Skip to content
Blog

Portable Note Taking Devices

Introduction to portable note taking devices to people with visual impairments

Series Navigation<< Introduction to Braille WritingSlate and Stylus >>

Today you see people everywhere using PDAs (Personal Digital Assistants) such as Palm Pilots™.  Think of a portable note taking device as a talking PDA for a person who is visually impaired.


High school student using the Pac Mate in a school library.

Taking notes during class and reading books downloaded from the Internet are two ways this high school sophomore uses her portable note taking device.


Notice in the picture that there are six large keys on the portable note taking device.  These keys correspond to the 6 dots in the braille cell.  Keyboards are also available that are like the computer keyboard.

Many portable note taking devices have a refreshable braille display built into them.  These are small pins that raise and lower to allow the user to read in braille what is being accessed in the device.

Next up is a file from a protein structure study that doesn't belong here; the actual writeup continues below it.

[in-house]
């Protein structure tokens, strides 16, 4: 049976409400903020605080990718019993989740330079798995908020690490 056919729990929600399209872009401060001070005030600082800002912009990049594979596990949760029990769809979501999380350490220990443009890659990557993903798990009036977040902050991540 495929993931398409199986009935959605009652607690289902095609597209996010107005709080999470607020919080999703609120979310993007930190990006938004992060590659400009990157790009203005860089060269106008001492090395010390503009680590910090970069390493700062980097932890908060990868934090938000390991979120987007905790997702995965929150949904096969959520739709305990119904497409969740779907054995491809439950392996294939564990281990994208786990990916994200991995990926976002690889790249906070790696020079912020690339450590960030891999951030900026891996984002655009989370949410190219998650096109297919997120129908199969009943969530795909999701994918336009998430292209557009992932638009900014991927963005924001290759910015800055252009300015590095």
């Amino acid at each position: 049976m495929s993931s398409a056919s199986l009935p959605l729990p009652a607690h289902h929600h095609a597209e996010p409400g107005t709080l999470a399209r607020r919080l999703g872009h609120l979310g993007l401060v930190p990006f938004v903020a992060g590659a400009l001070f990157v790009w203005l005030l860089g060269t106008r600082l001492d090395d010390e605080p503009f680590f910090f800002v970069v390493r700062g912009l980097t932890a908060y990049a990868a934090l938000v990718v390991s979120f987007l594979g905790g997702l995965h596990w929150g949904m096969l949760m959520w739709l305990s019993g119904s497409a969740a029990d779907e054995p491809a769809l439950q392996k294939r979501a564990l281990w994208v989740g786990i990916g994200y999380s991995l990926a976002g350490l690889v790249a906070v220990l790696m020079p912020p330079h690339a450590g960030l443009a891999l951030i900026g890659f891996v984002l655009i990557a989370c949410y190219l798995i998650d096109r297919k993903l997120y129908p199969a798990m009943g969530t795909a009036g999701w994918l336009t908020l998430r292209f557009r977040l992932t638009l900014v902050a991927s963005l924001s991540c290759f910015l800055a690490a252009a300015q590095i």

Portable note taking devices are continually being refined.  Potential features include a calendar, address book, calculator, word processing program, digital book reader, global positioning and much more.  The devices can be connected to a computer and  print or braille can be produced from them.  These devices are portable, weighing only a few pounds.  There is large range of prices for these devices based on their features.

Children younger than 1st grade are not typically exposed to portable note taking devices.  As with other aspects of learning braille, guided exposure is necessary before a child can be independent with a device.  Most children do not begin to use a portable note taking device independently until they reach the upper elementary grades.

The Braille Note and the Pac Mate  are two portable note takers seen in the schools.

Braille embossers are like printers; however, braille embossers produce braille.

SHARE THIS ARTICLE
Roman word bubbling words with a bubble line around the words
Apps and technology

Word Bubbling Tool for Teaching Students with CVI

An on-line team meeting illustration with a lady at a desk interacting with 4 others on her computer screen.
Tips and guides

Five Ways to Build Parent-Teacher Partnerships

Screen shot of a YouTube video showing the number 6 with touch math concepts
Lessons and materials

YouTube Learning Videos for Students with Visual Impairments